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Impact of the Scheme
Snowy - MAIN

Indigenous Australians and the Snowy
The Snowy River and its hinterland have sustained humans for thousands of years. Before European colonists went to the region in the early 19th century, the Indigenous Ngarigo, Walgalu and Southern Ngunnawal people lived and interacted in the region. They fished in its waters and hunted game in the surrounding countryside. Around Jindabyne, the river rocks were used extensively for tool making. Men and women had separate sacred water holes for purification ceremonies. In the warmer months people would travel to the high country to feast on bogong moths.

This photograph taken by Charles Kerry around 1890 shows Boona, a Ngarigo woman from the Monaro region which surrounded the Snowy River. She was referred to as a Queen of the Manero by whites. Although the title did not accurately reflect Aboriginal tribal hierarchies, it may well have indicated that she held a significant place within her tribal group. Boona of the Cooma Tribe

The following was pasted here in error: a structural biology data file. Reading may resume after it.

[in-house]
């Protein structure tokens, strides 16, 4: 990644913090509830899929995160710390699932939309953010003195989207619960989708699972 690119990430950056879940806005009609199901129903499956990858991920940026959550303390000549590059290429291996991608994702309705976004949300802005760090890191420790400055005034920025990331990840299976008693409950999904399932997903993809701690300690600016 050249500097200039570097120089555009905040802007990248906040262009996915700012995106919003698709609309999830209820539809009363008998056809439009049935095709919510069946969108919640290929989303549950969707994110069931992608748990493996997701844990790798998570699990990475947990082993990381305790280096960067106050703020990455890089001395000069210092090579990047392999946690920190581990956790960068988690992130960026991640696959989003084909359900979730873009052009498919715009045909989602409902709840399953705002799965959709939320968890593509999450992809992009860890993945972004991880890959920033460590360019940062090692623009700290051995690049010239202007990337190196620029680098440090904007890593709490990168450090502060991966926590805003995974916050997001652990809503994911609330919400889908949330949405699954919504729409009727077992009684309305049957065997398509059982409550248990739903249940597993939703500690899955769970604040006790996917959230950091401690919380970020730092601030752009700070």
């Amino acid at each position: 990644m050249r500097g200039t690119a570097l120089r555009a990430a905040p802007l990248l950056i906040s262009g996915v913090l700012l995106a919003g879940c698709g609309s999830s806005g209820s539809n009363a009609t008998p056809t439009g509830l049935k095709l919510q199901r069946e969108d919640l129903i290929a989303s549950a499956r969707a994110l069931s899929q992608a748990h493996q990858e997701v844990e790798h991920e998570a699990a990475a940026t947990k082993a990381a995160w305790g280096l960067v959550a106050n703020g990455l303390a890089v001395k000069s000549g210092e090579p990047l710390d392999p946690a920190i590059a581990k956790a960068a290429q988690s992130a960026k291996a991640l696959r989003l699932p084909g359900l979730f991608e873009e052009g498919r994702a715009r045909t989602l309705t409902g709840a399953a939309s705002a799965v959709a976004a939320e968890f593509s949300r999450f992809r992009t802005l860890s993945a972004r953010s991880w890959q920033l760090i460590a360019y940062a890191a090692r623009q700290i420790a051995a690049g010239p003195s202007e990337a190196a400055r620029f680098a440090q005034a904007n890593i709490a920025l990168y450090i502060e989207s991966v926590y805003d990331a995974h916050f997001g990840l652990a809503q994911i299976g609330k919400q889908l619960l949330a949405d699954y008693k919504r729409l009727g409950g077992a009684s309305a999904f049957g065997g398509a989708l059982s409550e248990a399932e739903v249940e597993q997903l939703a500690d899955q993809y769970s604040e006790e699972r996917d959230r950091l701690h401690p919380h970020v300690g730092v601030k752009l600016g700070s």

Photo: Boona of the Cooma Tribe by Charles Kerry. Tyrrell Collection, Powerhouse Museum.

The Snowy in the 19th century
From the 1820s Indigenous people were gradually dispossessed as colonists from Europe and Asia arrived. Polish explorer P.E. Strzelecki was among the first Europeans to explore the area. He named Mount Kosciuszko, Australia's highest mountain, after Tadeusz Kosciuszko (1746-1817), an engineer and soldier. By the end of the 19th century the Ngarigo and Wolgal population had dwindled as a result of disease, violence and dispersal.

The river took on a different significance for the colonists who now occupied the area for grazing, farming and gold mining. Exotic trout were introduced from the late 1880s and within a decade the Snowy had become renowned for its sport fishing. Most notably, the area became associated with the emerging national mythology of the Australian bushman, following the publication of Banjo Paterson's poem about the exploits of the high country stockman, The man from Snowy River, in 1895.

This photograph titled Glimpse on the Snowy River, was one of several images of the river taken by prolific commercial photographer Charles Kerry around the time that Paterson wrote his poem.

Glimpse on the Snowy River
Photo: Glimpse on the Snowy River by Charles Kerry. Tyrrell Collection, Powerhouse Museum